The subjective norms of sustainable consumption: A cross-cultural exploration

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Publisher: Elsevier B.V.
Document Type: Article
Length: 158 words

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Abstract :

To link to full-text access for this article, visit this link: http://dx.doi.org/10.1016/j.jbusres.2016.12.031 Byline: Elizabeth A. Minton, Nathalie Spielmann, Lynn R. Kahle, Chung-Hyun Kim Abstract: Although extensive research has explored aspects of sustainable consumption, such as specific sustainable behaviors and motivations for participating in sustainable activities, little research has examined the role of national culture and how pragmatism influences sustainable consumption. Sustainable consumption can encompass both sustainable attitudes and sustainable behaviors, and in this research, two types of social norms related to sustainable consumption (normative and self-enhancing) are also included and examined across three nations (France, Japan, and US). The findings suggest that differences in consumption are explained, in part, by the country's level of pragmatism, a cultural value (Hofstede, 1991). Building off the theory of reasoned action, findings also show that sustainable attitudes mediate the relationship between the level of pragmatism of a respondent's nation and sustainable behaviors. Article History: Received 1 March 2015; Accepted 1 December 2016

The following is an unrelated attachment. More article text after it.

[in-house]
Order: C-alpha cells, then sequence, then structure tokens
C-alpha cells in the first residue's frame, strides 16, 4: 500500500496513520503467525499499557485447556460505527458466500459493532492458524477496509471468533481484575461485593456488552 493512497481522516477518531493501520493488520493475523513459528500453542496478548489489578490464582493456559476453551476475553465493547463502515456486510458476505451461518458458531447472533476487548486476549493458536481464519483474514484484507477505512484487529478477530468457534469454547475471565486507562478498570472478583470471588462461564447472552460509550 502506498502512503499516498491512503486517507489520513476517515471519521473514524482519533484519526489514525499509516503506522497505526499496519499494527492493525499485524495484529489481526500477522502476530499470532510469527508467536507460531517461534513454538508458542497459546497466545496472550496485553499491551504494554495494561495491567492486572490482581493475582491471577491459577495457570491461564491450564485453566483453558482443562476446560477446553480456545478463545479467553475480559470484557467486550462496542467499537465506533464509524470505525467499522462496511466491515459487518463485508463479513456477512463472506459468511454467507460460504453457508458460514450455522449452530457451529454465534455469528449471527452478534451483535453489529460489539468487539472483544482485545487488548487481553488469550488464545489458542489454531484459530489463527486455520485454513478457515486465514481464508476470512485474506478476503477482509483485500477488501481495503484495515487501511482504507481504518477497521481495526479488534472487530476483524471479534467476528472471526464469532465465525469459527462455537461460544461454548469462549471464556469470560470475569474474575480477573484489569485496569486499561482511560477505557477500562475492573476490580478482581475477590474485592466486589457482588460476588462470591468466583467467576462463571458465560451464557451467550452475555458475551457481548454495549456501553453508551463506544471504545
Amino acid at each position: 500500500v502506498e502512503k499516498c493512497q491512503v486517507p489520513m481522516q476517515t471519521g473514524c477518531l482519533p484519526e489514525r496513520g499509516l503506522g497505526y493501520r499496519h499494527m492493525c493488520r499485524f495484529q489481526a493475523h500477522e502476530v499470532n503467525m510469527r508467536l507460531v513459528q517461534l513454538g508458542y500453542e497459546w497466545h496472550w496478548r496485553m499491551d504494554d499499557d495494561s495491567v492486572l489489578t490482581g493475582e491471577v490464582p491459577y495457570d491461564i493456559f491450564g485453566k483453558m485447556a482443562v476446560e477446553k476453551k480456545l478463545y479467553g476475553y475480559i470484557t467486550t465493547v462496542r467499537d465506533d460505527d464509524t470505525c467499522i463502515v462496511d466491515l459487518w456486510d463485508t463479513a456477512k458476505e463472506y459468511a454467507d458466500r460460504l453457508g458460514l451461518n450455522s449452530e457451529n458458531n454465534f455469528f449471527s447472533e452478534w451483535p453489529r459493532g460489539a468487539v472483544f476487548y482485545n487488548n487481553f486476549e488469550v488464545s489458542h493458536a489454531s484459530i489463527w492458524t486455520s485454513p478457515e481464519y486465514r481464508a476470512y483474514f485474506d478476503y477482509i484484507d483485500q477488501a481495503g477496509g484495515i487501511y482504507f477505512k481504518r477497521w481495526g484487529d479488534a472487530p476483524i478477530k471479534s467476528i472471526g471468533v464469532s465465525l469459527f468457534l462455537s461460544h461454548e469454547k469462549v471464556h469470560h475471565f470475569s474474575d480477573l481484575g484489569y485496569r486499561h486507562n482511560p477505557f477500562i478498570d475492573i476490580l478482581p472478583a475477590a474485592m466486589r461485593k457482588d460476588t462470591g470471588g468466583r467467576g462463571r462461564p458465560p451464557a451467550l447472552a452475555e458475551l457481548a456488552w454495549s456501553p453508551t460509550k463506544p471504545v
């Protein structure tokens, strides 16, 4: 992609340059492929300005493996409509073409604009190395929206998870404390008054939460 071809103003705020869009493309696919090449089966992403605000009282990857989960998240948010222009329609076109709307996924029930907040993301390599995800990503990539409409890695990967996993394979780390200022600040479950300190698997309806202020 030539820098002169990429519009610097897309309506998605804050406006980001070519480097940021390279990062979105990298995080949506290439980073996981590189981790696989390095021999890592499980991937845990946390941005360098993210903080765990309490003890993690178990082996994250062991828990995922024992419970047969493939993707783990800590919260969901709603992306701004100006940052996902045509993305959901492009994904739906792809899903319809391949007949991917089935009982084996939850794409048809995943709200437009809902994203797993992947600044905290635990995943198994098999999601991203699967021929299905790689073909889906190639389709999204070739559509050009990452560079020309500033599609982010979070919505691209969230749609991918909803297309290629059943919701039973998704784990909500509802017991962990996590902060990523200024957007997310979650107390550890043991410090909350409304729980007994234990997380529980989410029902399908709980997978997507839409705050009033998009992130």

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Gale Document Number: GALE|A513571936